West. Honey West. – The Private Dick Chick gets a comic book makeover from Moonstone and I chat with the first writer of the new title, Ms. Trina Robbins

on August 24, 2010 in Uncategorized

Private eyeful Honey West debuted in 1957’s This Girl for Hire – a novel co-written by husband and wife team Gloria and Forrest Fickling under the pseudonym “G.G. Fickling.”

In addition to the 10 novels Honey appeared in, she was the star of an eponymous television series in the mid-1960s.

Honey West (1965-6)

Anne Francis (Forbidden Planet, The Twilight Zone) featured as the va va voom, tough-cookie, private investigator – and one of the first female action heroes to headline a TV show in the United States.


Honey ran her own detective agency. Her arsenal of undercover gadgets included a lipstick microphone, radio transmitters disguised as martini olives, teargas earrings and an exploding compact. She was skilled in martial arts, and in an all-too-rare reversal of gender roles, she had a male sidekick who deferred to her authority. The show only lasted one season – though Francis won a Golden Globe for her role.

Honey is revisited in a new comic series out this month from Moonstone Books. The first two issues are written by comics legend and herstorian, Trina Robbins, and drawn by the extremely talented Cynthia Martin.

Honey West from Moonstone

Issue number one sees Honey (modeled here after the extraordinary Francis) hired by performer Mimi Malloy to investigate who at the sunset strip nightclub she owns is trying to kill her. This means Honey must go undercover as a go-go dancer at . . . The Purple Pussy.

I’m grateful to Trina Robbins for taking the time for an interview!

I know you’ve always been fascinated by strong female protagonists, but how did you come to be involved in creating a Honey West comic?

When Lori Gentile told me that Moonstone had gotten the rights to publish Honey West comic books, and asked me to be one of the writers, I was thrilled. I had loved Honey West when I watched her played so perfectly by Anne Francis on TV in the 60s. At last, a beautiful but tough female private eye! Heaven for this girl raised on Nancy Drew! (And it wasn’t until years later that I knew about the books!)

What inspired you, artist Cynthia Martin, and publisher Moonstone to model the Honey West of the comic after Anne Francis’ appearance instead of an original interpretation?

To me, Anne Francis IS Honey, just the way Lynda Carter IS Wonder Woman. (And the way Irish McCalla IS Sheena!)

Francis, Carter, McCalla

How many issues of the title can we expect to see?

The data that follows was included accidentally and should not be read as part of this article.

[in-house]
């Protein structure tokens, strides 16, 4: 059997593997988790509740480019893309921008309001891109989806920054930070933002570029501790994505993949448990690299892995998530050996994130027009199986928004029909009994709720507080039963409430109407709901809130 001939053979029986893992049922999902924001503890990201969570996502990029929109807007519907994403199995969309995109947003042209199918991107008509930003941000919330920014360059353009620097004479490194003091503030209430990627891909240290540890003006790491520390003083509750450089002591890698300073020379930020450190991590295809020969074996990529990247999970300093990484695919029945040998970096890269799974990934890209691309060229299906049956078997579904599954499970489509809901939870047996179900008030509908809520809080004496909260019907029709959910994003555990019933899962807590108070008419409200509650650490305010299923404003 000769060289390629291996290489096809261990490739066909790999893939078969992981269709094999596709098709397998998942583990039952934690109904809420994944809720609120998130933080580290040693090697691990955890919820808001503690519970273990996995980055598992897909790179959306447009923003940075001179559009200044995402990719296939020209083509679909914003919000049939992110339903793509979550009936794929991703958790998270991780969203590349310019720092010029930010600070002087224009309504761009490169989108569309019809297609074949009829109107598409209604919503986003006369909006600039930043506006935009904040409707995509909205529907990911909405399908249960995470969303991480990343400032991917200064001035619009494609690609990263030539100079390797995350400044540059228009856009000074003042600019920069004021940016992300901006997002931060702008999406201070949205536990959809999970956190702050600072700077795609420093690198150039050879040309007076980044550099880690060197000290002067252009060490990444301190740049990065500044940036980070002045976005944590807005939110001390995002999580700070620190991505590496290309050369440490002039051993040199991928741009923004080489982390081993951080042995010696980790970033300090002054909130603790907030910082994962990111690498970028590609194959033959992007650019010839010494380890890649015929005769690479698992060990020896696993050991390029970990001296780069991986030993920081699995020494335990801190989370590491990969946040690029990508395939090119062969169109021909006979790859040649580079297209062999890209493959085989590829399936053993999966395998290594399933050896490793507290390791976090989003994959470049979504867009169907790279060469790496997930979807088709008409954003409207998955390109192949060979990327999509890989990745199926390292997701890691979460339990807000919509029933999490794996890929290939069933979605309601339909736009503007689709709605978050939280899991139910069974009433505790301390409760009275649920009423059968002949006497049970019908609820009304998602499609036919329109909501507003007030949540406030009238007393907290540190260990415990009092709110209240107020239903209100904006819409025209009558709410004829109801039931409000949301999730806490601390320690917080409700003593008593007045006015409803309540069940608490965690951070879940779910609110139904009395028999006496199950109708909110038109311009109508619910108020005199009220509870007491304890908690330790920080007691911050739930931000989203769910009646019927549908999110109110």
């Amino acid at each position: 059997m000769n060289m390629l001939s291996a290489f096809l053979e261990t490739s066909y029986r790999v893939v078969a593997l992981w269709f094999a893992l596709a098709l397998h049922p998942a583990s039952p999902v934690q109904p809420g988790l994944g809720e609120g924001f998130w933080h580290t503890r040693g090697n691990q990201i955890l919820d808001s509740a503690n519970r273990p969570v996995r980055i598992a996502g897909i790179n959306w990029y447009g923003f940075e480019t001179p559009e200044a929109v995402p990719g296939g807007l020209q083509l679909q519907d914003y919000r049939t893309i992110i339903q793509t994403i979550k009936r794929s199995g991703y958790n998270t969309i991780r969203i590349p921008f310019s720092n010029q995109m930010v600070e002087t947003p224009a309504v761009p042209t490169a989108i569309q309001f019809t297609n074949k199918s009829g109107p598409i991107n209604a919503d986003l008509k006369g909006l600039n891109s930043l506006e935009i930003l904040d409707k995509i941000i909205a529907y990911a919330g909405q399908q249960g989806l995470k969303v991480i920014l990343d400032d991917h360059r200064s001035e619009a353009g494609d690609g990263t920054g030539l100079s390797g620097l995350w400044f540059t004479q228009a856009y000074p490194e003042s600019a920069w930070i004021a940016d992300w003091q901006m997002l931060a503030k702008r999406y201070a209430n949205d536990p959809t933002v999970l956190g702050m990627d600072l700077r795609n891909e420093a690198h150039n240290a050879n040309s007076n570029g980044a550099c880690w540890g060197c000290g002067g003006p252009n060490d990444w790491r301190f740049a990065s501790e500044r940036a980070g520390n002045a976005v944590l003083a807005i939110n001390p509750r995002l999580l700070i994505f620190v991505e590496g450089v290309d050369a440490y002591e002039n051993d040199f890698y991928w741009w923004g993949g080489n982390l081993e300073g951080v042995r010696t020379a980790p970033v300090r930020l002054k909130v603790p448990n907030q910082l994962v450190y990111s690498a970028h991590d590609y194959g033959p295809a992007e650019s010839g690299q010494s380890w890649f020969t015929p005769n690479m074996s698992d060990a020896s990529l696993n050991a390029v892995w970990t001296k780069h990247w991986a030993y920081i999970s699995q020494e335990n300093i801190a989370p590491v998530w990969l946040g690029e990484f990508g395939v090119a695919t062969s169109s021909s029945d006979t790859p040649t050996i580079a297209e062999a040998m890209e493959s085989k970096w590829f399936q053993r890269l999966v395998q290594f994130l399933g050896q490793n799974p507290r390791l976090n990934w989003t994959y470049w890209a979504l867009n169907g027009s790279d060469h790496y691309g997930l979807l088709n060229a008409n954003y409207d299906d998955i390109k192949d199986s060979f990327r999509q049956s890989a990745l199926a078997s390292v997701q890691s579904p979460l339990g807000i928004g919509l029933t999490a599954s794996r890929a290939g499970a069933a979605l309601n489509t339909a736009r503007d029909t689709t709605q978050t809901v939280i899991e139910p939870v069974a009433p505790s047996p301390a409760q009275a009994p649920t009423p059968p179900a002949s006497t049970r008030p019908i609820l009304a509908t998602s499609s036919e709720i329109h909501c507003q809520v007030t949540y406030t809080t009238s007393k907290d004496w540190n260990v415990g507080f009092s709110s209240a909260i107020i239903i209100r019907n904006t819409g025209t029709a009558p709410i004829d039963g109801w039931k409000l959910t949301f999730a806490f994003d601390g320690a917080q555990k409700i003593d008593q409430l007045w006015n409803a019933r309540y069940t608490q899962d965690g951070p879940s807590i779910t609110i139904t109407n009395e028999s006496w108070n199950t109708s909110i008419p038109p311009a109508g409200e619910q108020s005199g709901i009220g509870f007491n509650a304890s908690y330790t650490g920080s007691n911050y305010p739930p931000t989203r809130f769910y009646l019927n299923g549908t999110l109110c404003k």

I actually don’t know! Mine is a 2 issue series, and then there will be other writers and artists. Not even sure who all of the writers are, but I know one of them is Elaine Lee, and I LOVED the Galactic Girl Scouts she wrote for DC! I hope the title goes on forever. I for one would like to write more of Honey’s adventures!

Gloria Fickling contributes a personal essay to the back of the issue – how did she come to be involved in the comic? Did she have any say over the story? Is she as cool as she comes across?

Ms Fickling had to approve every story, so I’m so glad she liked mine enough to contribute that essay. I haven’t met her yet, but I am dying to meet her!

What sort of research did you have to do for these issues?

I watched the entire run of TV shows, and read about 4 or 5 Honey West books, including the first one, This Girl for Hire.

Did you watch Honey West when it was first on television? Or read the books when they were first in print?

See above. I gobbled up the TV series, didn’t know about the books at the time.

Why do you think Honey is so appealing? What about her will captivate modern audiences?

I like everything about Honey: her noirish Private Eye toughness is so unique — you never see a woman private eye in those old noir films — and the period during which the TV shows took place, the mid 60s. You can do so much with that period! I think people today are very much into retro (I sure am!), and that’s what Honey is. Also, I tried to capture the sexiness, which is a charming pinuppy retro sexiness, rather than the raw “bad girl” stuff you see in so many comics today. And of course I adore the real hero, Bruce the Ocelot!

Here, Kitty Kitty!

What has been your favorite part of this project?

I really loved scripting it, and then seeing how Cynthia Martin turned my script into a gorgeously drawn comic. Cynthia is one of the best artists in comics today, her work is so luscious I almost can’t stand it! I am so lucky to be able to work with her.

Thanks, Trina!


Need more Honey? Here’s an excerpt from Bitch Magazine’s Noir Issue on Honey — written by yours truly.

Goodies from Amazon

2 Responses to “West. Honey West. – The Private Dick Chick gets a comic book makeover from Moonstone and I chat with the first writer of the new title, Ms. Trina Robbins”

  1. […] The Honey West Comic Book from Moonstone – the first two issues of which are written by the great Trina Robbins! (I interviewed Trina about the project here.) […]

  2. […] After I introduced the presentation, Trina started in the 1940s with her talk, Fighting Women’s Fashions: Marla, Rio, and Honey – and I joined her in the 1960s, with my Anti-Bonds and the Female Dick: Subverting, and Reinforcing, Gender Expectations in Spy-Fiction and Detective Genres. We then had time for a very brief Q&A and were joined by the wonderful artist, Cynthia Martin — who is doing work on Moonstone’s Honey West comic book. […]

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